How to Conjugate "Appuyer" (to Support or to Lean On)

When You Want "to Lean On" in French Use "Appuyer"

Crowd Surfing
Tom Merton/Getty Images

The French verb for "to lean on" or "to support" is appuyer. In order to use appuyer in the present, future, or past tense, it must be conjugated. French students will find this one to be a little tricky because it is a stem-changing verb.

Note that pencher is the French verb that means "to lean" as in to bend down or over. This follows the regular -er verb conjugation pattern.

Conjugating the French Verb Appuyer

In order to use appuyer in the way you would say "leaned" or "leaning," we need to change its ending.

 Appuyer is a stem-changing verb because it has a 'Y' before the -er. You will notice in the conjugations that in front an 'E' the 'Y' becomes an 'I.'

Beyond that stem change, the conjugation of appuyer is very similar to other -er verbs. To conjugate it using the chart, simply pair the subject pronoun with the appropriate tense. For instance, "I support" is "j'appuie." and "we will lean on" is "nous appuierons."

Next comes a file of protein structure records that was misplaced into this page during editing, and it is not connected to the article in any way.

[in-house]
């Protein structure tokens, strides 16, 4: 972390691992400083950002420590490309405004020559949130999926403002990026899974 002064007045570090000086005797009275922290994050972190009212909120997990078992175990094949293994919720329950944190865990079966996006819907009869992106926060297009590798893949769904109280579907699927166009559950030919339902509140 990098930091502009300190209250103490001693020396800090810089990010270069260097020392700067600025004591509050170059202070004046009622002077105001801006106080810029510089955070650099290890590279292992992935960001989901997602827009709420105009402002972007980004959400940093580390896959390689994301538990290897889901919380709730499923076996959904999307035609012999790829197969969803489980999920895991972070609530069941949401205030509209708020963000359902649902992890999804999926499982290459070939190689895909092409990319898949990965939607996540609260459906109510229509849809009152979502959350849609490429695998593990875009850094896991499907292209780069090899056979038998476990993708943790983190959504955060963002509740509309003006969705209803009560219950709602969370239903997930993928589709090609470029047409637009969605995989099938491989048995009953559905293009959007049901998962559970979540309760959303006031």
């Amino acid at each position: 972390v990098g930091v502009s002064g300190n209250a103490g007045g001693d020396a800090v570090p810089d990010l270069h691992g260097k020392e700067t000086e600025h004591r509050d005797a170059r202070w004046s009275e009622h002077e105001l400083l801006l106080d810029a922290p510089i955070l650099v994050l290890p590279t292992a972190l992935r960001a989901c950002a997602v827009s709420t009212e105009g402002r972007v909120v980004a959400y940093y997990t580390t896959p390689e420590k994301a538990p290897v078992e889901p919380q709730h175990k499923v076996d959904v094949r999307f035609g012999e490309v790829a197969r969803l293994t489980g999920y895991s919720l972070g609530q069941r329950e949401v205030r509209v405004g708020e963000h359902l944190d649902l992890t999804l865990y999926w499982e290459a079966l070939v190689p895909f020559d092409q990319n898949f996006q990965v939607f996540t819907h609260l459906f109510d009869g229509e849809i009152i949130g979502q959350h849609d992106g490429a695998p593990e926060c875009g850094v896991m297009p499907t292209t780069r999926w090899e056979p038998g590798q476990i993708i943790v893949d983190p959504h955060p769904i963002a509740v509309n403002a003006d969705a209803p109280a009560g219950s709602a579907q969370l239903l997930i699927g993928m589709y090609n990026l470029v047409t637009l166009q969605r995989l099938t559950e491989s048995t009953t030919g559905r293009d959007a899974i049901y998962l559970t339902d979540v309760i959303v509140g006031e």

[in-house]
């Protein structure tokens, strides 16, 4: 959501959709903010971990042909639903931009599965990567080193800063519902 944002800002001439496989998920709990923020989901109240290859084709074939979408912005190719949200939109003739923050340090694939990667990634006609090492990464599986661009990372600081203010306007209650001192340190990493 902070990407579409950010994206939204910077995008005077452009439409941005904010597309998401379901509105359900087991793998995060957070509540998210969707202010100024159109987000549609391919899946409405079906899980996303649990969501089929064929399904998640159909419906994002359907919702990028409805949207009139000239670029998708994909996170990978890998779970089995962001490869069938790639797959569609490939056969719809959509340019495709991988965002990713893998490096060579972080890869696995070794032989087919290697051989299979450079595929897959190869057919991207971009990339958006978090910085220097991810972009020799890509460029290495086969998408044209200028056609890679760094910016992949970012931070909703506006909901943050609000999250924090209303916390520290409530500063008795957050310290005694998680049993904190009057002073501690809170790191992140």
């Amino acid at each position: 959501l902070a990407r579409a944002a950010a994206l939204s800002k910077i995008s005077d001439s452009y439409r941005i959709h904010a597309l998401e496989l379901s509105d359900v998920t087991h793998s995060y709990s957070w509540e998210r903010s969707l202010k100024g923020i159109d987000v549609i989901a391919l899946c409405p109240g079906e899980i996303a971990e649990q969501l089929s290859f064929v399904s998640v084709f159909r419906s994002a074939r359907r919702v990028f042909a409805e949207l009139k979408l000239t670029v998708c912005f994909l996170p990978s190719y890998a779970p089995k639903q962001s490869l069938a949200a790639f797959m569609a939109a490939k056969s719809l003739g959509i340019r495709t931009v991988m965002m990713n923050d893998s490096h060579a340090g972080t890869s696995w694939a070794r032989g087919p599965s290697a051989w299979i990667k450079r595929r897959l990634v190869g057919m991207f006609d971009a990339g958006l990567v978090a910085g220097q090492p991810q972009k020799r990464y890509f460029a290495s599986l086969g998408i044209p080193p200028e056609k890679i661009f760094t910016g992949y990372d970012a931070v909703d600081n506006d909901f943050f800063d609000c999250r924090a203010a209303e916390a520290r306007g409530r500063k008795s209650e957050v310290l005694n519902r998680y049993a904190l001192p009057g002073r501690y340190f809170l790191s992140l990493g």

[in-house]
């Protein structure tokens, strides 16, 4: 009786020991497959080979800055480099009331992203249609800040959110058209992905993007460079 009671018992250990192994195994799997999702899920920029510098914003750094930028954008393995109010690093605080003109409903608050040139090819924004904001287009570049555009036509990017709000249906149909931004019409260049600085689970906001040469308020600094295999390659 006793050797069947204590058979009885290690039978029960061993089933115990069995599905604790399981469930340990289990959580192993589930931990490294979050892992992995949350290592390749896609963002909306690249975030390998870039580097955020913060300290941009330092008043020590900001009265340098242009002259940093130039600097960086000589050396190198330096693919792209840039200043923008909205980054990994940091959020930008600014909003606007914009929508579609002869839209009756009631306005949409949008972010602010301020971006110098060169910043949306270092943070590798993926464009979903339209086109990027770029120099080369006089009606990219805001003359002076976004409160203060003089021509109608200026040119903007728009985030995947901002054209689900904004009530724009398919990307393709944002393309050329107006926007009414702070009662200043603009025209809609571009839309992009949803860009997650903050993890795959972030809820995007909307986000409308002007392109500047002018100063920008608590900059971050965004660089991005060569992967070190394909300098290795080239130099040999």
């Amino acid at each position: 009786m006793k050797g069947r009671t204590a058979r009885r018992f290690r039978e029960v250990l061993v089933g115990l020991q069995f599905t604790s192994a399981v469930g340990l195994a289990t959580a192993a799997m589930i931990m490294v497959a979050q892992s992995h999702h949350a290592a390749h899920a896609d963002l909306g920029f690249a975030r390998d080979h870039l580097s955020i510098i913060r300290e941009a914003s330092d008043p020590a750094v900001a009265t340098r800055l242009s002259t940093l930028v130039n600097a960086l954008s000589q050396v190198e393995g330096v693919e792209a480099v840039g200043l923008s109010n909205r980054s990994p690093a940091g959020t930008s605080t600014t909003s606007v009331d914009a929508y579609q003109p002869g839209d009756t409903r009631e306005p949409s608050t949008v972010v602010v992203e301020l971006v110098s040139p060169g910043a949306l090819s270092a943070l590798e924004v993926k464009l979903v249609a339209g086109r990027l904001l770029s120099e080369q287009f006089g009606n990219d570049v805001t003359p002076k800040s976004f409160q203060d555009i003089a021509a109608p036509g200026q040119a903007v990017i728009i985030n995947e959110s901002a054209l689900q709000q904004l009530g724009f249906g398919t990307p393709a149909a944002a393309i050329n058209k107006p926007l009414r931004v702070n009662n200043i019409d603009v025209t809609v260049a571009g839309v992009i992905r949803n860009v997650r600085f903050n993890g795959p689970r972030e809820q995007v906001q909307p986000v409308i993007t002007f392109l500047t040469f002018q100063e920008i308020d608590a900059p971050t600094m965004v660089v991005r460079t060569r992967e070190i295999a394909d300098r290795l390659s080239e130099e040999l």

The Versatile Present Participle of Appuyer

Appuyer uses the present participle appuyant. This can be used as a verb, but can also take the form of an adjective, gerund, or noun in the right context.

Using Appuyer in the Past Tense

The imperfect past tense is useful to know, but a more common form of the past tense in French is passé composé.

For this conjugation, you will use the past participle appuyé and conjugate the auxiliary verb avoir.

For instance, "I supported" is "j'ai appuyé." There's no need to change the past participle with a subject change, just the conjugation of avoir. Therefore, "we leaned on" is "nous avons appuyé."

More Conjugations for Appuyer

As you speak more French, you might find the subjunctive and conditional forms of appuyer useful.

These have a certain level of ambiguity implied within them.

The passé simple and imperfect subjunctive have a rare use. They are primarily reserved for formal writing.

SubjectSubjunctiveConditionalPassé SimpleImperfect Subjunctive

The imperative form of appuyer is good to know as well. It's used to form short, often assertive sentences that command or request an action. When using the imperative, skip the subject pronoun and use, for instance, appuie alone.